As one might imagine, I didn’t know what to think when I became Christian. I had figured out a lot of the religion, enough that I felt I could convert in confidence, but mostly I took the vows because God told me to. I knew that Jesus existed and the Bible was true because he told me so, and there’s no arguing when the voice of God tells you something. These things being true, I knew that heaven was true, and reincarnation didn’t fit into the picture, but I didn’t know what to do with that. How do I address my visions of past lives?

Within the world, there are three spirits that influence our thoughts and behaviour. The first is God, who tends to be subtle in his guidance, more so than even the devil. The second is Satan, who tries to guide us away from worship of God and towards worship of pretty much anything else. It doesn’t matter what we’re doing, good or bad, so long as our worship is on anything other than God. The third is the most direct and yet the hardest to detect sometimes, and that is ourselves.

I had to sort out what spirits had been influencing me all my life. Every action I had taken in the past had to be considered, disected, and refiled. One of the spiritual gifts that God granted me was the gift of discernment, or the ability to judge between spirits and the validity of teachings, and this gift enables me to see if something or someone is being influenced in a particular way. Using this gifting, I was able to sift back through my memories and, slowly, painfully, take things apart, examine them, and put them back together with a better understanding.

The visions of past lives were a carrot dangled in front of me to lead me along, to set me up for a greater fall, and to embolden me with self-assurance and self-confidence that could not come from my relatively short life and experience. I learned a great deal through them and experienced more than anyone at my age should have, and Satan secured my faith. I knew reincarnation was true because I’d seen it.

Except it isn’t. In re-examining my memories and those visions, I see things that could not be corroborated by recorded history. I see my emotions and desires influencing them to show me what I wanted to see, rather than some sort of truth, and I see Satan’s hand in their sending. Satan got them started, while my own limited knowledge of history and extravagant desires wrote the scripts.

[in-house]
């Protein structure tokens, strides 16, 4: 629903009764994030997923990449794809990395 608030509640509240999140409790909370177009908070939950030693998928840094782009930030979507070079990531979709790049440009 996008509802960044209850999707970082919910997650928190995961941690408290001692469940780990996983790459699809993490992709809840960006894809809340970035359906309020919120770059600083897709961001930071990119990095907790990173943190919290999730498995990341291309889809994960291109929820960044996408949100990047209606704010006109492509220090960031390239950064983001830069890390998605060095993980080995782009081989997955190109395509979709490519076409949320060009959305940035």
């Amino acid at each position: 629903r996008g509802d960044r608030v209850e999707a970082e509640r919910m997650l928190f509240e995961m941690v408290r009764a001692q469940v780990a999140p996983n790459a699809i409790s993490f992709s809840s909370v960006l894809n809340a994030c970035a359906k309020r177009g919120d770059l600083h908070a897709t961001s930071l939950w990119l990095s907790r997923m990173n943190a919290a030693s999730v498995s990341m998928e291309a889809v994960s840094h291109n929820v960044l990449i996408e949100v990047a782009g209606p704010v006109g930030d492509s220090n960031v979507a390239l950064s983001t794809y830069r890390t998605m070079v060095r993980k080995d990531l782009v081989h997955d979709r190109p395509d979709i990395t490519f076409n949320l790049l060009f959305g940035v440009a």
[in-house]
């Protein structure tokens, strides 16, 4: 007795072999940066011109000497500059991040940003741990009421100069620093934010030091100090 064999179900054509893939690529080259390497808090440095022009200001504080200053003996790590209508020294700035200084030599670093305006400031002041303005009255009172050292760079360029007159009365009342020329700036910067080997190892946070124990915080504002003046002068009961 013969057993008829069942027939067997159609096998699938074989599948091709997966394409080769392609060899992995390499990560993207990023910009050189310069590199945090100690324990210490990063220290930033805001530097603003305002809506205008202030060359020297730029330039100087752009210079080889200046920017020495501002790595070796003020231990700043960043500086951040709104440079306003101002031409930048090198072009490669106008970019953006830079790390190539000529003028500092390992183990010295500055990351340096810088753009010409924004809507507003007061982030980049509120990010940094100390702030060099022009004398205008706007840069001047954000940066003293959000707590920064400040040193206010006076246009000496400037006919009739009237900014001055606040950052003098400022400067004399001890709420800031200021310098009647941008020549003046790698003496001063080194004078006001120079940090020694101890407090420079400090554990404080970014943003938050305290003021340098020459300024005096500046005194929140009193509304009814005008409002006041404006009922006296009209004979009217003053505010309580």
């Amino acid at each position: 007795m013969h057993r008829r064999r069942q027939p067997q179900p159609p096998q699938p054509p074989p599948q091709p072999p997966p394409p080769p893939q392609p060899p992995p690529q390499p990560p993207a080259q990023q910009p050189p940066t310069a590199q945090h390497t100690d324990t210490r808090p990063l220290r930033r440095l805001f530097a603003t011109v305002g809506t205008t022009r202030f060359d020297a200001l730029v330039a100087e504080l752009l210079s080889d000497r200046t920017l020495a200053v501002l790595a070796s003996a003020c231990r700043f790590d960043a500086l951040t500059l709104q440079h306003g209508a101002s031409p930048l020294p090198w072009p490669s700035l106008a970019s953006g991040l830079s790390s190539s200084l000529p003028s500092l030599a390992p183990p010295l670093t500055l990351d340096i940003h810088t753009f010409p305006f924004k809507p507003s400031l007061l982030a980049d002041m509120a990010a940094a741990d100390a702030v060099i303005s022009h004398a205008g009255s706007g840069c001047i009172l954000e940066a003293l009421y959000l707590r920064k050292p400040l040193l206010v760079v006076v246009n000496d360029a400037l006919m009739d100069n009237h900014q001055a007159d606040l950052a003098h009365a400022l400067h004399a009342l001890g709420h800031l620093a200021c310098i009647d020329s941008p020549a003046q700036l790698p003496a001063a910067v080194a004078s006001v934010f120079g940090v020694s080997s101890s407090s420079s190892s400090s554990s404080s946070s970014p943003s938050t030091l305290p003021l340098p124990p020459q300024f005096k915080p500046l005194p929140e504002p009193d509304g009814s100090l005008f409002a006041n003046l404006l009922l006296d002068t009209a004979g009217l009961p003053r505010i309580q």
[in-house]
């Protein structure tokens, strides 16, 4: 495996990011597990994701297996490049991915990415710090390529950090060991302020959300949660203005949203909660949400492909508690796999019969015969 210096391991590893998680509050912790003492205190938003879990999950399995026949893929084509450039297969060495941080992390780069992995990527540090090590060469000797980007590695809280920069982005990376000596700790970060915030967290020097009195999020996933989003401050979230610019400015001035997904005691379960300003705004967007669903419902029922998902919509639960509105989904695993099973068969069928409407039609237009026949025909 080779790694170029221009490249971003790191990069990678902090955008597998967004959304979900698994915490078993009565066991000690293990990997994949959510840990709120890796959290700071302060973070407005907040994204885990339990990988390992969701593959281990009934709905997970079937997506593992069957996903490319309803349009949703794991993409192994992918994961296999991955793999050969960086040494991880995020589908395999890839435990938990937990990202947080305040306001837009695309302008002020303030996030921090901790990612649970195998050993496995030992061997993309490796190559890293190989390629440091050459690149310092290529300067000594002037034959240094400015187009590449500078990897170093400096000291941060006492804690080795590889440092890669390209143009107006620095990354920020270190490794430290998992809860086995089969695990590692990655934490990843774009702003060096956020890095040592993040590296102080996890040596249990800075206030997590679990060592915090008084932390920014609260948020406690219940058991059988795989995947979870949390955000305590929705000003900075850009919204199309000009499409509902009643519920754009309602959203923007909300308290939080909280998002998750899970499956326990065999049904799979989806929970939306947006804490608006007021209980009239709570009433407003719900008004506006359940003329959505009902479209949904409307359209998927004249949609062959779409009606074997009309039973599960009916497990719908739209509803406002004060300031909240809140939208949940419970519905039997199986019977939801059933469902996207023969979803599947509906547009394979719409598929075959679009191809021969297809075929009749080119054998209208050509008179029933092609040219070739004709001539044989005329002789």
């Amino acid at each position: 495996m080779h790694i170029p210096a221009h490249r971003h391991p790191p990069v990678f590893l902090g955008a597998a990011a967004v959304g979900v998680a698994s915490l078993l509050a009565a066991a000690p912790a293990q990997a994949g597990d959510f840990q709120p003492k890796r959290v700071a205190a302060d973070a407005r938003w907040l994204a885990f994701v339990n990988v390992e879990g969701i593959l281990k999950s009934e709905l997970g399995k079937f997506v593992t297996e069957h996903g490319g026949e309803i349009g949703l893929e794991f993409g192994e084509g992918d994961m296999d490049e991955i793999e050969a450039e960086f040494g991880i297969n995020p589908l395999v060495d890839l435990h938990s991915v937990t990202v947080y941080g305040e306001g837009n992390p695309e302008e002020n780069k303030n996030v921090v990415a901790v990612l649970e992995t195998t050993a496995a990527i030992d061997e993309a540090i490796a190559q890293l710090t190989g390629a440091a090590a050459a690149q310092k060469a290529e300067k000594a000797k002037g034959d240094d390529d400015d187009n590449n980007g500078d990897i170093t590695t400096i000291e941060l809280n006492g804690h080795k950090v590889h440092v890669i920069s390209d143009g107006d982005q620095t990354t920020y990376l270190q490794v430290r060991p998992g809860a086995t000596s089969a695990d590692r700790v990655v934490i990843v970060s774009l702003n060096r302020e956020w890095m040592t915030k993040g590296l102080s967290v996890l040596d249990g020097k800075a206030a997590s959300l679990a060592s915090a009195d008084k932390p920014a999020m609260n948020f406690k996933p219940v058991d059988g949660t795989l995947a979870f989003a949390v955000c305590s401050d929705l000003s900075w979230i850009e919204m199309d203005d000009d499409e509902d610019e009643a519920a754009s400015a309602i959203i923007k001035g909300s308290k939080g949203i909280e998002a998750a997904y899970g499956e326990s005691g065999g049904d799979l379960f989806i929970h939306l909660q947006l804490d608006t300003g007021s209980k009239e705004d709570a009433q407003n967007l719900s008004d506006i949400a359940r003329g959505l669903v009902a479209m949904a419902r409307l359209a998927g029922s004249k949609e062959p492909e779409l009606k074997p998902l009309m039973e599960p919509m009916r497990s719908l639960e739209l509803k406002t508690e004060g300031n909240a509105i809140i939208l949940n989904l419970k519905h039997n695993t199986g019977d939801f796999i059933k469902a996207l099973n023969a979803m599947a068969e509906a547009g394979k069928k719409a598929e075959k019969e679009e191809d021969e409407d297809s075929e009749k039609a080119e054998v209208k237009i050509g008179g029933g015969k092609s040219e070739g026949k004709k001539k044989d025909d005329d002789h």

As Descartes would observe, our eyes can deceive us. I deceived myself, and it is something I have worked hard to avoid since then. My own knowledge is limited, and therefore I must corroborate my conclusions outside myself. Having reached this decision, the concept of taking reincarnation as a natural law simply startled me. I have spent long hours and weeks considering each facet of Christianity to discover its truth, and have thus far been satisfied. But to simply not think about it…

The Bible says that it is good for those who have seen and believed, but better still for those who believe without seeing. I fall in the first category; my faith comes from having spoken with God, having been shown, as Saint Thomas was, quite directly. And while I admire those who have faith without seeing (more admiration than I can express), I also fail to understand such “blind faith.” It runs counter to my entire life; even when I was deceived, I was still trying to figure things out. If I hadn’t been, I never would have investigated Christianity to begin with.

So, reincarnation as a natural law. It boggles my mind.